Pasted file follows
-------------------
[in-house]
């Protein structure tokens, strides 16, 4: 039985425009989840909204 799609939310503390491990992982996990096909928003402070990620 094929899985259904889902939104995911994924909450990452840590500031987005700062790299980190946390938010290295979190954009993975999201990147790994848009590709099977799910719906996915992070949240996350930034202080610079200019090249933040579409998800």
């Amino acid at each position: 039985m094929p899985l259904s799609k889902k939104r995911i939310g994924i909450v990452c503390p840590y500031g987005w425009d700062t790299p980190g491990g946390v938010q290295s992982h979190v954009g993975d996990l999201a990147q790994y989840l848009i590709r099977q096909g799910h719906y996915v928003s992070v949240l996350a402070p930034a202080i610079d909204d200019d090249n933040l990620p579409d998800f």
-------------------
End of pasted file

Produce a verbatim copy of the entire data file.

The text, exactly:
[in-house]
């Protein structure tokens, strides 16, 4: 039985425009989840909204 799609939310503390491990992982996990096909928003402070990620 094929899985259904889902939104995911994924909450990452840590500031987005700062790299980190946390938010290295979190954009993975999201990147790994848009590709099977799910719906996915992070949240996350930034202080610079200019090249933040579409998800």
């Amino acid at each position: 039985m094929p899985l259904s799609k889902k939104r995911i939310g994924i909450v990452c503390p840590y500031g987005w425009d700062t790299p980190g491990g946390v938010q290295s992982h979190v954009g993975d996990l999201a990147q790994y989840l848009i590709r099977q096909g799910h719906y996915v928003s992070v949240l996350a402070p930034a202080i610079d909204d200019d090249n933040l990620p579409d998800f």